A FRESH wave of grassroots anti-establishment protest is threatening to engulf the Law Society.
The British Legal Association and Bournemouth conveyancing fees campaigner John Edge are leading separate campaigns to stage special general meetings in order to force their agendas onto Chancery Lane.
The BLA, which has around 1,000 members, is about to circulate a petition calling for a special general meeting to secure the abolition of the Solicitors Complaints Bureau, or its successor, the Office for the Supervision of Solicitors.
Edge is threatening to oust all the sitting council members from the council to secure the election of a body more committed to the cause of his conveyancing fees initiative, which claims the support of 13,000 solicitors.
He has already secured an opinion from the leading constitutional lawyer Michael Beloff QC on the powers of a general meeting, which can be called by 100 society members.
“The bye-laws could provide for the existing council members to cease holding office following election of successors after a resolution declaring that they should be removed,” Beloff concluded.
Edge and the BLA, whose campaigns overlap significantly, have already discussed the possibility of working together to stage a joint meeting.
BLA general secretary Geoffrey Thomas said: “The general outline of our motion will be that the SCB or its successor be abolished and its disciplinary functions be handed back to the Law Society.”
Edge, a advocate of Law Society president Martin Mears and his small band of supporters on the council, said: “The council is weak and we need one of a different complexion.”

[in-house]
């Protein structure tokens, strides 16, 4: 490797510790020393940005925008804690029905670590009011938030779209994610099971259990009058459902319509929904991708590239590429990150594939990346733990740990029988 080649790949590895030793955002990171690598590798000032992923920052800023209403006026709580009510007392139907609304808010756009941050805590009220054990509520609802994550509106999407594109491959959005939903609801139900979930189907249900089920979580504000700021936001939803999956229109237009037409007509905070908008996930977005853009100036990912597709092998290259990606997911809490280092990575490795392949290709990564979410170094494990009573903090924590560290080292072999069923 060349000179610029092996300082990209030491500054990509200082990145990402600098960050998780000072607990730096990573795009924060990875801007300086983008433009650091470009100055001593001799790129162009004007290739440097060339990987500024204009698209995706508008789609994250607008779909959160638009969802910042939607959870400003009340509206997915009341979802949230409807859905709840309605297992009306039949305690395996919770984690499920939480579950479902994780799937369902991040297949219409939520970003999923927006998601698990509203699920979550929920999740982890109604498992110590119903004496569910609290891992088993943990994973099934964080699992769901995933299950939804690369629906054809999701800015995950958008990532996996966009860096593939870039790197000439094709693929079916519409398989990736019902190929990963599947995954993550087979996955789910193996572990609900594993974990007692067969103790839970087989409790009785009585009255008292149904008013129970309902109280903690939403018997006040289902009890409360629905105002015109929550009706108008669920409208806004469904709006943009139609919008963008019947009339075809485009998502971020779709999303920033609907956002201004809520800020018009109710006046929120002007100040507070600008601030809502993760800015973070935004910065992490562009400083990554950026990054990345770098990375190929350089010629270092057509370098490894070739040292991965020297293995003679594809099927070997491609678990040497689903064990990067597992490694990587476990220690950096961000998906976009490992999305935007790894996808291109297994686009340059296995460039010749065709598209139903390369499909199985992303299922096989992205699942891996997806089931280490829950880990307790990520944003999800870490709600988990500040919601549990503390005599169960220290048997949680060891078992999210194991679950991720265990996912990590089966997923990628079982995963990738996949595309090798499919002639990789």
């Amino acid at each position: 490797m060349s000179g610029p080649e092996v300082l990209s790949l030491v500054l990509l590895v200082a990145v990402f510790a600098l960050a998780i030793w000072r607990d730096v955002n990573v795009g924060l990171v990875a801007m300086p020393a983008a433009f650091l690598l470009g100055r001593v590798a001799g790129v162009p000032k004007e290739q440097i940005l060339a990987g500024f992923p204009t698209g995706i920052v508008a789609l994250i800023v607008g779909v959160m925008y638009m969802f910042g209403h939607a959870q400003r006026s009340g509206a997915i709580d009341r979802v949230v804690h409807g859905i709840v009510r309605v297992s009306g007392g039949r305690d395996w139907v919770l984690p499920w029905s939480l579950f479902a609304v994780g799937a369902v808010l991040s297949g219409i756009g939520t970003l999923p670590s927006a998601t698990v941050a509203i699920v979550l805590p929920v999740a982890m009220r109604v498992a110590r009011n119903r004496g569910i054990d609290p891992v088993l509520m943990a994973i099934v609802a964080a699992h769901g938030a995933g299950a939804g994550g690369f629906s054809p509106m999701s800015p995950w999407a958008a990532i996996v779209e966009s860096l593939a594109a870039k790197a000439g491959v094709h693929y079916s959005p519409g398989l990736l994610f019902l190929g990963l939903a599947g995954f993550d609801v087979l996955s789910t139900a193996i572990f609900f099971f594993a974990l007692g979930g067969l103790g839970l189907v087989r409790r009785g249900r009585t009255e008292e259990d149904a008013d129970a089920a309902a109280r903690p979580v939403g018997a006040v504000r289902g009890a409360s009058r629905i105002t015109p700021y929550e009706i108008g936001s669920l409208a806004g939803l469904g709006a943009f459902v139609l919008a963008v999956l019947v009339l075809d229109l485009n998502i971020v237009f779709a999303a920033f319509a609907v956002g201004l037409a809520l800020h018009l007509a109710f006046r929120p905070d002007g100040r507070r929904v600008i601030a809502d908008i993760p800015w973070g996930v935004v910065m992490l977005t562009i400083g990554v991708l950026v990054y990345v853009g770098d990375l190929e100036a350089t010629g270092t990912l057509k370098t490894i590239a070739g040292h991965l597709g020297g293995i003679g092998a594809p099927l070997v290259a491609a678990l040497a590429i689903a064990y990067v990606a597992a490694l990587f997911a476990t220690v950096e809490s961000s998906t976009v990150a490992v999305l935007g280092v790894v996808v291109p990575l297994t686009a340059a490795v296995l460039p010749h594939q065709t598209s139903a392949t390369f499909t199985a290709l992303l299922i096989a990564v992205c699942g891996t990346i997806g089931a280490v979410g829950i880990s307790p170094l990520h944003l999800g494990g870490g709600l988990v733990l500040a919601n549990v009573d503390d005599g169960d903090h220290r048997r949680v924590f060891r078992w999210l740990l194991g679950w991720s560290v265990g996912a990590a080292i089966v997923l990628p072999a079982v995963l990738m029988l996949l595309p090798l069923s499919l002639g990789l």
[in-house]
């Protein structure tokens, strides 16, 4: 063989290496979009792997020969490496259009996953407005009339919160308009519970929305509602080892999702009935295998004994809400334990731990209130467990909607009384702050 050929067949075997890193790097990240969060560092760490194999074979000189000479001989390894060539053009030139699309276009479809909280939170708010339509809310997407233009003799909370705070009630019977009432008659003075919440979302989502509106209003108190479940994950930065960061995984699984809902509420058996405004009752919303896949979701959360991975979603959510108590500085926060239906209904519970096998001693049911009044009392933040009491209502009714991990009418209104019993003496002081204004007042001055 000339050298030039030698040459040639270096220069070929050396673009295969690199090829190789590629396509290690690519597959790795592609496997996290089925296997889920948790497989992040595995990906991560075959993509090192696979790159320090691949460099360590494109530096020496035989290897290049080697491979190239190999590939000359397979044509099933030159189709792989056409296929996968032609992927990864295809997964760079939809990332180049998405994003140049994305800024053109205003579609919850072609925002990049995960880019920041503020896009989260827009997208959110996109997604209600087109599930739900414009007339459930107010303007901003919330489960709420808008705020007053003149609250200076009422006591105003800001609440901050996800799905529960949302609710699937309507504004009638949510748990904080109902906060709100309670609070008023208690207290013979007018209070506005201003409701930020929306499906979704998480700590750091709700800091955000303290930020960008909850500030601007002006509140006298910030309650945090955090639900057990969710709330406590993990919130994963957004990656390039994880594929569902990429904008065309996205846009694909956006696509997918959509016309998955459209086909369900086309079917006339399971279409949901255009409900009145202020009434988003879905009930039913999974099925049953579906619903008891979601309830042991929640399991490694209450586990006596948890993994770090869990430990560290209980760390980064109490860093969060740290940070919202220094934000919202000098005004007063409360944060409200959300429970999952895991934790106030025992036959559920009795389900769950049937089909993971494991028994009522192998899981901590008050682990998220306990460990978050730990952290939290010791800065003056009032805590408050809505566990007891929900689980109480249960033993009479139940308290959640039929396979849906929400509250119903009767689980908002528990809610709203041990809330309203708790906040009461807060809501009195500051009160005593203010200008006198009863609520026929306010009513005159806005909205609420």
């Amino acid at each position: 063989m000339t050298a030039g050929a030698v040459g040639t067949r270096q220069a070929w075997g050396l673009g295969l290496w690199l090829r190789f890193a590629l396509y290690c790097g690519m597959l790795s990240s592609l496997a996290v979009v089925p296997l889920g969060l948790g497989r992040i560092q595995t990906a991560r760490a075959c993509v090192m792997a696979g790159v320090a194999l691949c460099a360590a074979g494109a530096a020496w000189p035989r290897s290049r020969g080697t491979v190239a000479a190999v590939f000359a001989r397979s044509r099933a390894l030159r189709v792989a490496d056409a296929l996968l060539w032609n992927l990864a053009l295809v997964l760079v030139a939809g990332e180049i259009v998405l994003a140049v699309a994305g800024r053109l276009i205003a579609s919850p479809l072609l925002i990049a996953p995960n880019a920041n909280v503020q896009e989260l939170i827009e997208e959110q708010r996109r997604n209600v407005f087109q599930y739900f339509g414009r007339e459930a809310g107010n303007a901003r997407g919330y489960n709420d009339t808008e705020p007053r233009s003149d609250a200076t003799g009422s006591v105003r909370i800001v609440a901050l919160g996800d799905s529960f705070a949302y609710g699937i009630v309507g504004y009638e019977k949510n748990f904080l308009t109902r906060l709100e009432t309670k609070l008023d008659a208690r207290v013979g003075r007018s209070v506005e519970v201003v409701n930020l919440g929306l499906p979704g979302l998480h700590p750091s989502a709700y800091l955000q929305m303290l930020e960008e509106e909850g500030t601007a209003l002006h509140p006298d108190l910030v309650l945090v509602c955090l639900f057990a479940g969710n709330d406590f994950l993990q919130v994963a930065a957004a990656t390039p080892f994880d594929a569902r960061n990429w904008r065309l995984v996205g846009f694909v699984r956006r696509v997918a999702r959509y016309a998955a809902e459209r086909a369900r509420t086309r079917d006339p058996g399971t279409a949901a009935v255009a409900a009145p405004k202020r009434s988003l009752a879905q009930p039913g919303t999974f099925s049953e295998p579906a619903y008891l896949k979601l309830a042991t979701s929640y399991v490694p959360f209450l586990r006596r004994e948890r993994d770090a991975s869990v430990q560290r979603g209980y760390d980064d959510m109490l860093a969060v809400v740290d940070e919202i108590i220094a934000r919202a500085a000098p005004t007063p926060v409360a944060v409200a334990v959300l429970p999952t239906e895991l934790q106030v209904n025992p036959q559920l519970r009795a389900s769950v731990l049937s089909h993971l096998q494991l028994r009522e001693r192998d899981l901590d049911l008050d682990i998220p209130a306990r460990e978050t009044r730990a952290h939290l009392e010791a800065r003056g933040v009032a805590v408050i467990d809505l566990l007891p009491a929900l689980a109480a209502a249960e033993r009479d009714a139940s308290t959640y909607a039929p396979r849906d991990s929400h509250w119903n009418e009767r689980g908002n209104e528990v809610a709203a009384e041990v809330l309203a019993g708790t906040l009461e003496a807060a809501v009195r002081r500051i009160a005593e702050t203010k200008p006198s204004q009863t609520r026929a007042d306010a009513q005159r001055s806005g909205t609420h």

In an Internet bulletin issued to his supporters he suggests they could use their power to secure a “general election” or force the society to abandon its regulatory functions so it can adopt an overtly trade union stance, an idea which has been advocated by vice-president Robert Sayer.
Support for the Law Society to abandon its regulatory role is also emerging as a feature of yet another grassroots initiative which has been instigated by Richard Tyler, president of the Surrey Law Society.
In a move which has been identified by opponents of Mears as a sign the anti-establishment movement which swept him to power may be on the wane, the Reigate solicitor has written to other local law societies seeking support for a move to end the infighting at Chancery Lane.
Tyler said that he had received more than 30 replies supporting his view that the infighting should be stopped “to prevent further damage to the profession”.
But he added that there was also considerable support for the abandonment of the society's regulatory role, which some see as an unwelcome burden on Chancery Lane.
An SCB spokeswoman said: “The Law Society Council and the president have debated the issue and decided it is not feasible for complaints-handling to be brought back in-house.”